In the PiPress, Ruben Rosario laments the popular acceptance of machine-gunnin’ video games: “The NRA, which loses credibility with me each time its leader opens his mouth, blamed such games for playing a role in mass shootings. But he did not utter a peep about the accessibility of the type of semi-automatic assault-type weapons and high-capacity magazines used in the slaughter of innocents in Newtown, Conn., and other shootings. He knows where his bread is buttered, and it’s not where the best interests and welfare of the citizenry is the top priority. But back to video games. Life and my gut tell me that playing violent video games by itself doesn’t cause people to turn violent or carry out a mass murder. But I do believe such games contribute to a far too accepted culture of violence in America, if not elsewhere. And they do legitimize or reaffirm violence as the way to resolve conflict in those folks predisposed to violent, aggressive behavior. Case in point: Anders Breivik, the man responsible for Norway’s mass shooting in July 2011, acknowledged that he prepped for the deadly assault with the same type of ‘Call of Duty’ game Sandy Hook mass murderer Adam Lanza played.” For a lot of folks “credibility” and “NRA” has been a “lost” (as in distant past tense) concept for a long, long time.

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The GleanA Cottage Grove family has settled with Nancy Grace … Megan Boldt at the PiPress says: “The survivors of a Cottage Grove mother who killed herself after being ridiculed on national television by an HLN host as ‘the vodka mom’ reached an out-of-court settlement with the network in connection with her death. Attorney Mike Padden, who represents Toni Medrano’s family, said the settlement agreement with CNN Worldwide, the parent company of the ‘Nancy Grace’ show, will be filed in Dakota County District Court on Friday, Jan. 4. … On the night of Nov. 21, 2011, Medrano allegedly drank a fifth of vodka before falling asleep on a couch next to the baby. About 10:30 a.m. the next day, police received a call that the baby was dead. According to an autopsy, he was smothered. The mother was charged with two counts of second-degree manslaughter on June 7. Four days later, on a segment of the ‘Nancy Grace’ television show, Medrano was ridiculed and dubbed ‘the vodka mom’ — a nickname that was repeated by news outlets across the country.”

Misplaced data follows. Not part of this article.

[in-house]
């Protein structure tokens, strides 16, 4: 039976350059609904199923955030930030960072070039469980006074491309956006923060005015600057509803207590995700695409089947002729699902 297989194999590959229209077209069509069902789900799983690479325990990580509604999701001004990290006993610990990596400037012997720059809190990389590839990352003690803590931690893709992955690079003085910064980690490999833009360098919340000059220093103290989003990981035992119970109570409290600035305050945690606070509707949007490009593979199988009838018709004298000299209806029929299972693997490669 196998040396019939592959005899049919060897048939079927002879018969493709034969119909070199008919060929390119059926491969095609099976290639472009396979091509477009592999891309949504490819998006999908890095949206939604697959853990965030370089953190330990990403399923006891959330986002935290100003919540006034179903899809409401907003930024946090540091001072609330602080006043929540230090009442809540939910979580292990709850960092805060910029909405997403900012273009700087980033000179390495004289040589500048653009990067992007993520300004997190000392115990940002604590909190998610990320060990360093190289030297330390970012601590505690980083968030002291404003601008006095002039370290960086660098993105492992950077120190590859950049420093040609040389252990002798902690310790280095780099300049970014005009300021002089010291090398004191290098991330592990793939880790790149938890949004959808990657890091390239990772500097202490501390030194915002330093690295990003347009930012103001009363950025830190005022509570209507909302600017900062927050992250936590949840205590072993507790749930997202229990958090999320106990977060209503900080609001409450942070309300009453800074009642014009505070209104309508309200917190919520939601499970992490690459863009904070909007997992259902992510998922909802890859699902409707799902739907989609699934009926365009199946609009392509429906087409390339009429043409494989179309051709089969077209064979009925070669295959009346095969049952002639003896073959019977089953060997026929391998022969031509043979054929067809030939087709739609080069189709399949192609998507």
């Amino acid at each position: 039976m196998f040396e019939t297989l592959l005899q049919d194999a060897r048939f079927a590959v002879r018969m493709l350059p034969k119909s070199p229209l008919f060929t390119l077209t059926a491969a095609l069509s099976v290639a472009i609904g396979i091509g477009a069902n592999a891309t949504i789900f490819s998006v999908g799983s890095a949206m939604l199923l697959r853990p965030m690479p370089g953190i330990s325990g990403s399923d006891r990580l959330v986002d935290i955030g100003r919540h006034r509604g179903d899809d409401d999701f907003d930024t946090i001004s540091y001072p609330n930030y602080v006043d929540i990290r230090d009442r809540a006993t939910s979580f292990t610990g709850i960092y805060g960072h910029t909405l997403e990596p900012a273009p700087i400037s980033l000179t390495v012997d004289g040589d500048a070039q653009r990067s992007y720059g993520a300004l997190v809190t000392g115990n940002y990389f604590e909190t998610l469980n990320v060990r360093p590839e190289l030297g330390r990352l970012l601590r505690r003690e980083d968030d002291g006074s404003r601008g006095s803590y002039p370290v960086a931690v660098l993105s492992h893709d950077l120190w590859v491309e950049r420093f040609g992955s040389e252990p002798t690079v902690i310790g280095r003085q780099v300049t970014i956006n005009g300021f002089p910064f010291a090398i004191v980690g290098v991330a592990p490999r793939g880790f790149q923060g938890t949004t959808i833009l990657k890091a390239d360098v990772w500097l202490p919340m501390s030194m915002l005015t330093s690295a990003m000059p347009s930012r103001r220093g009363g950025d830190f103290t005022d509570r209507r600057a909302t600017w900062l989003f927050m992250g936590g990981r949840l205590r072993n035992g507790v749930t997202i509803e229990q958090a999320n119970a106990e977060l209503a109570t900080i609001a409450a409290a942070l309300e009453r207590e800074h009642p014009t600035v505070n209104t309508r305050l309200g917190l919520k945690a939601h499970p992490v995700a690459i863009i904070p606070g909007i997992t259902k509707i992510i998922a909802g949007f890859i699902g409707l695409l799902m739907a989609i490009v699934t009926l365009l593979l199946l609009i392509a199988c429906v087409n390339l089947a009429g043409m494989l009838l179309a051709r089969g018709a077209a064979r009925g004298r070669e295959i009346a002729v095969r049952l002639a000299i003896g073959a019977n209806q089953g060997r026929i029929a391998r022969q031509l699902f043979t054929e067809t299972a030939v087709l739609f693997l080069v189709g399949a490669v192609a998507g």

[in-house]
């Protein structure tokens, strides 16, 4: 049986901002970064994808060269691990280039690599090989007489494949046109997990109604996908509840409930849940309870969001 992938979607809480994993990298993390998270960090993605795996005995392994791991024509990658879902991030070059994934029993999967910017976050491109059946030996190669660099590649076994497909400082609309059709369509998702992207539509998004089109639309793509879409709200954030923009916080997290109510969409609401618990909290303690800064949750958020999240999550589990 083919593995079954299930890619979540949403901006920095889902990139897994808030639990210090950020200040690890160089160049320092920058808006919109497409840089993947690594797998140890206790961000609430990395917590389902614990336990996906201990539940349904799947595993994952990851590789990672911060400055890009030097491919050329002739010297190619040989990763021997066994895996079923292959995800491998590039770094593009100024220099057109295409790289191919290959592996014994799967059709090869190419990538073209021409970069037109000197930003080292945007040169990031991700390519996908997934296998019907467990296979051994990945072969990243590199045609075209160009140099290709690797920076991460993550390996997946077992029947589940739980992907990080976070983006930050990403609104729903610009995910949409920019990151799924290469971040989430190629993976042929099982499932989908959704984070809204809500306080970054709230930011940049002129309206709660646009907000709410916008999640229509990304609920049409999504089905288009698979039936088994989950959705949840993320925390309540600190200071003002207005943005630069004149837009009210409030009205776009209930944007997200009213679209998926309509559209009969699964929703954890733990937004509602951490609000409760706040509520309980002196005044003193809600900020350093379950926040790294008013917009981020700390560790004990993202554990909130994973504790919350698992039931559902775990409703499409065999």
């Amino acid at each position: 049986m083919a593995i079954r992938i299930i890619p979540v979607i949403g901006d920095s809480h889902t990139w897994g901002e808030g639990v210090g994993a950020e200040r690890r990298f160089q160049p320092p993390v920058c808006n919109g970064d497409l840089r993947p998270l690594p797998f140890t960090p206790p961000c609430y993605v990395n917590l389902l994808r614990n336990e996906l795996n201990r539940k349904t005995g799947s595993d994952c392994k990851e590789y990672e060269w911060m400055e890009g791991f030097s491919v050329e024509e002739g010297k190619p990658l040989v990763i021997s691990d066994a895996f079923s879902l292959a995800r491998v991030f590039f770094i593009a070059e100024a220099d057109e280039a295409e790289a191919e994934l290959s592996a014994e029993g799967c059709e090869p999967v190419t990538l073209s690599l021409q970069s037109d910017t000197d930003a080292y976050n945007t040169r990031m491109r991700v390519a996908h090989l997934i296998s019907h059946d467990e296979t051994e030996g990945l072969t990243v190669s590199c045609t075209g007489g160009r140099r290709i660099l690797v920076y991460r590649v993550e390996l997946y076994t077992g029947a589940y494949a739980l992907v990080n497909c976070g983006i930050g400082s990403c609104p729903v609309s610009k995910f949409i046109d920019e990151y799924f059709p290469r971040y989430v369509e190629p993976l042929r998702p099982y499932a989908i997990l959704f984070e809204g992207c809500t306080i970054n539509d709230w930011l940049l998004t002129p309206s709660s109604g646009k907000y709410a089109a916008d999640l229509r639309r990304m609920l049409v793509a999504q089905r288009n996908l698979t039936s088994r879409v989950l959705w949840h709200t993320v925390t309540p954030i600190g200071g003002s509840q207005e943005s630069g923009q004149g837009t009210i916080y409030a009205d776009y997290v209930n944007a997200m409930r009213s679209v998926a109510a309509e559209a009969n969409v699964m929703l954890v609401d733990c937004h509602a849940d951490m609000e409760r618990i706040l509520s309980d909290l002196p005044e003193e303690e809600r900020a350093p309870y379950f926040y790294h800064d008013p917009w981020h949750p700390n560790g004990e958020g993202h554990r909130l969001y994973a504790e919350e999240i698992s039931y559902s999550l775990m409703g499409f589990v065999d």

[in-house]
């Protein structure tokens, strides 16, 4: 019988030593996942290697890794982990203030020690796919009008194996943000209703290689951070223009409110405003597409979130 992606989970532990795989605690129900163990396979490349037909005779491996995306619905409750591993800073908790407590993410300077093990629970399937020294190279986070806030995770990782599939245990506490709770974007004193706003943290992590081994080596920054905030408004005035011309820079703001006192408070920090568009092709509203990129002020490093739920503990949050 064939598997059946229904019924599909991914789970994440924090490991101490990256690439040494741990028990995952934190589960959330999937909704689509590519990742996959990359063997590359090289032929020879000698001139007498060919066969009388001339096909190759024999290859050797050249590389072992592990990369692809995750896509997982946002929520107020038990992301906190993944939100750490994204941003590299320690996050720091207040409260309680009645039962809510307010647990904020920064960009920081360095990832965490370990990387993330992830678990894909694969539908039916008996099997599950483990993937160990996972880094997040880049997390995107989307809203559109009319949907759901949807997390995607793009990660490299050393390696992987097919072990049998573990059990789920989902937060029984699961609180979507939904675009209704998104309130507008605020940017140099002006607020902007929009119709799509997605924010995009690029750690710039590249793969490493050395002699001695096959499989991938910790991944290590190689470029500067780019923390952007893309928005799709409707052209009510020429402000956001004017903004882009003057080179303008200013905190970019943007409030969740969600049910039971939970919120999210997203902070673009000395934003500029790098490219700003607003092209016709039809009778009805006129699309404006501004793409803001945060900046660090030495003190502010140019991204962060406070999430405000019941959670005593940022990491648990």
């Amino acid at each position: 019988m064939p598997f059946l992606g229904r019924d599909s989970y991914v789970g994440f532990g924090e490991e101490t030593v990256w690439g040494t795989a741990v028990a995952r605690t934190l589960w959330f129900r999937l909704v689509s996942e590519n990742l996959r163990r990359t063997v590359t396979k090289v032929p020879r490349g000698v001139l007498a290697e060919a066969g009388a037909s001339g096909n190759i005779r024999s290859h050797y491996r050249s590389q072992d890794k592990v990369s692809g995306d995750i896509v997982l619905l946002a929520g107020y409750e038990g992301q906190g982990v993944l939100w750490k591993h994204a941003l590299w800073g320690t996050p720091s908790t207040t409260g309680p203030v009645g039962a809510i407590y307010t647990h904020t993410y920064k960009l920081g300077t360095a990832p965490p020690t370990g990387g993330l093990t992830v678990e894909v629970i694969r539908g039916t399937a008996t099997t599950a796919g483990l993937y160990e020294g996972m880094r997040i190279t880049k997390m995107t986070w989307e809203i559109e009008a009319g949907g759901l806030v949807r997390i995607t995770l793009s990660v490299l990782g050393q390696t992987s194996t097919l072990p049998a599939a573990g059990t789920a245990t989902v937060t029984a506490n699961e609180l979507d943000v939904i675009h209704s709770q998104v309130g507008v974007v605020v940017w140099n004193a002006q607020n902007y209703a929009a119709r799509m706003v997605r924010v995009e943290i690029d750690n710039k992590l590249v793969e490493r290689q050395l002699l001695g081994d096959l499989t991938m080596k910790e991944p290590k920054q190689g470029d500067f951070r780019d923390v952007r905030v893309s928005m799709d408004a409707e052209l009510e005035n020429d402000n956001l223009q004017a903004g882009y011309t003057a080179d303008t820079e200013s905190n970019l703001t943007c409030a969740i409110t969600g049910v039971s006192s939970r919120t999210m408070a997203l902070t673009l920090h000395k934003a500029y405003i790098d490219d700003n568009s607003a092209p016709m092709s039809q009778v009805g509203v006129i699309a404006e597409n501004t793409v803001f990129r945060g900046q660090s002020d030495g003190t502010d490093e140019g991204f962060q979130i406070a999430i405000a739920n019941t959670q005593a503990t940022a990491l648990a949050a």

MPR’s Tim Pugmire offers a synopsis of “issues to watch” at the Legislature this winter.
HEALTH CARE Minnesota is moving ahead with plans for a new health insurance exchange, which is required by President Obama’s Affordable Care Act. State exchanges will allow consumers to comparison shop for health insurance in online marketplaces. … Democrats, including Dayton, will have to find revenue to pay for the exchange while balancing the concerns of business leaders worried about costs and consumer advocates worried about access. Expect Republicans to oppose whatever plan moves forward since they have been universally opposed to the Affordable Care Act on both the state and federal level. …